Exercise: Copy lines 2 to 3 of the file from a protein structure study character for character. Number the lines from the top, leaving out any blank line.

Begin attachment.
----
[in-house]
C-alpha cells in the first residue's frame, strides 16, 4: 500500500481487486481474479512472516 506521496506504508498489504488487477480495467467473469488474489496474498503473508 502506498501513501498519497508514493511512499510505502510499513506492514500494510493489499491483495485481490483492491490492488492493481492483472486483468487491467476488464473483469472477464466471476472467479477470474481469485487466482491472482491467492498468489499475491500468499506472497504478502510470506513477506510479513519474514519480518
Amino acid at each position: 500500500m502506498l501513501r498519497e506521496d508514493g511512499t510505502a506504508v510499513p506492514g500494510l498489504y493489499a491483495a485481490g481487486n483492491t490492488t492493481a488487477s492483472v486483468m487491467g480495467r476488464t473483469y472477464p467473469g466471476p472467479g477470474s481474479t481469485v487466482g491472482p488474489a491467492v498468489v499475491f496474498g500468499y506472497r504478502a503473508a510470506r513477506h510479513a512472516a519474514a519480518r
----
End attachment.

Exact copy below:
C-alpha cells in the first residue's frame, strides 16, 4: 500500500481487486481474479512472516 506521496506504508498489504488487477480495467467473469488474489496474498503473508 502506498501513501498519497508514493511512499510505502510499513506492514500494510493489499491483495485481490483492491490492488492493481492483472486483468487491467476488464473483469472477464466471476472467479477470474481469485487466482491472482491467492498468489499475491500468499506472497504478502510470506513477506510479513519474514519480518
Amino acid at each position: 500500500m502506498l501513501r498519497e506521496d508514493g511512499t510505502a506504508v510499513p506492514g500494510l498489504y493489499a491483495a485481490g481487486n483492491t490492488t492493481a488487477s492483472v486483468m487491467g480495467r476488464t473483469y472477464p467473469g466471476p472467479g477470474s481474479t481469485v487466482g491472482p488474489a491467492v498468489v499475491f496474498g500468499y506472497r504478502a503473508a510470506r513477506h510479513a512472516a519474514a519480518r